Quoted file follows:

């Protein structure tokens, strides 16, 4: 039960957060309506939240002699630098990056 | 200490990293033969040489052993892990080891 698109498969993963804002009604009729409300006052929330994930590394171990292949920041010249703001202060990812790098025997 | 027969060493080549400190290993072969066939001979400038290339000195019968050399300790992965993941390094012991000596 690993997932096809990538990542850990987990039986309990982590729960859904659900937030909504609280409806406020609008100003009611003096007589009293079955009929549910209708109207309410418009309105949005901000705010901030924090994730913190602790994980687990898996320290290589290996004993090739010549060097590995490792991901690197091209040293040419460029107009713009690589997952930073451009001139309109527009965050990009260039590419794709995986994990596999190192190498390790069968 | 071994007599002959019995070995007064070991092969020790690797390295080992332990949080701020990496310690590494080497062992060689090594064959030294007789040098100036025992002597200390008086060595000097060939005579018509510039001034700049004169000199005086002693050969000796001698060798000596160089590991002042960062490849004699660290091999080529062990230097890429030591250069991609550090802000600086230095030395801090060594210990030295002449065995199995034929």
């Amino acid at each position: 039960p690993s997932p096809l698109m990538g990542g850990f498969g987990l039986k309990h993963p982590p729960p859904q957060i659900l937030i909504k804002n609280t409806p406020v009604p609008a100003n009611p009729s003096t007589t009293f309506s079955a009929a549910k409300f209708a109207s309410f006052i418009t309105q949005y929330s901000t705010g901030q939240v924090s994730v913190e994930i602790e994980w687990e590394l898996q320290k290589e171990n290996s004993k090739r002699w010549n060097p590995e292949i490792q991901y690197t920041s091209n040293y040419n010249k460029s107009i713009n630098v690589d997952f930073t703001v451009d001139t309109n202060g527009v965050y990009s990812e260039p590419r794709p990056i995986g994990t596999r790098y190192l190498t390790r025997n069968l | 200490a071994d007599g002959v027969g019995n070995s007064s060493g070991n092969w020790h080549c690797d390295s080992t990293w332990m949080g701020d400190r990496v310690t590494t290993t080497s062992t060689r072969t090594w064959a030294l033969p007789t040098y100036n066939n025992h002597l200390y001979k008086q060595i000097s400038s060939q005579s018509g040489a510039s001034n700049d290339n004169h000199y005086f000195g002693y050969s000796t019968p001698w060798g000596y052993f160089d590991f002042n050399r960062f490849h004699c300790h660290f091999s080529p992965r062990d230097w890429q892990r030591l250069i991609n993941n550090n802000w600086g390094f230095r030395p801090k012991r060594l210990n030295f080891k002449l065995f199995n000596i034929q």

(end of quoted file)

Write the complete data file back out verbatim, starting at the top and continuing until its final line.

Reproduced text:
């Protein structure tokens, strides 16, 4: 039960957060309506939240002699630098990056 | 200490990293033969040489052993892990080891 698109498969993963804002009604009729409300006052929330994930590394171990292949920041010249703001202060990812790098025997 | 027969060493080549400190290993072969066939001979400038290339000195019968050399300790992965993941390094012991000596 690993997932096809990538990542850990987990039986309990982590729960859904659900937030909504609280409806406020609008100003009611003096007589009293079955009929549910209708109207309410418009309105949005901000705010901030924090994730913190602790994980687990898996320290290589290996004993090739010549060097590995490792991901690197091209040293040419460029107009713009690589997952930073451009001139309109527009965050990009260039590419794709995986994990596999190192190498390790069968 | 071994007599002959019995070995007064070991092969020790690797390295080992332990949080701020990496310690590494080497062992060689090594064959030294007789040098100036025992002597200390008086060595000097060939005579018509510039001034700049004169000199005086002693050969000796001698060798000596160089590991002042960062490849004699660290091999080529062990230097890429030591250069991609550090802000600086230095030395801090060594210990030295002449065995199995034929």
């Amino acid at each position: 039960p690993s997932p096809l698109m990538g990542g850990f498969g987990l039986k309990h993963p982590p729960p859904q957060i659900l937030i909504k804002n609280t409806p406020v009604p609008a100003n009611p009729s003096t007589t009293f309506s079955a009929a549910k409300f209708a109207s309410f006052i418009t309105q949005y929330s901000t705010g901030q939240v924090s994730v913190e994930i602790e994980w687990e590394l898996q320290k290589e171990n290996s004993k090739r002699w010549n060097p590995e292949i490792q991901y690197t920041s091209n040293y040419n010249k460029s107009i713009n630098v690589d997952f930073t703001v451009d001139t309109n202060g527009v965050y990009s990812e260039p590419r794709p990056i995986g994990t596999r790098y190192l190498t390790r025997n069968l | 200490a071994d007599g002959v027969g019995n070995s007064s060493g070991n092969w020790h080549c690797d390295s080992t990293w332990m949080g701020d400190r990496v310690t590494t290993t080497s062992t060689r072969t090594w064959a030294l033969p007789t040098y100036n066939n025992h002597l200390y001979k008086q060595i000097s400038s060939q005579s018509g040489a510039s001034n700049d290339n004169h000199y005086f000195g002693y050969s000796t019968p001698w060798g000596y052993f160089d590991f002042n050399r960062f490849h004699c300790h660290f091999s080529p992965r062990d230097w890429q892990r030591l250069i991609n993941n550090n802000w600086g390094f230095r030395p801090k012991r060594l210990n030295f080891k002449l065995f199995n000596i034929q």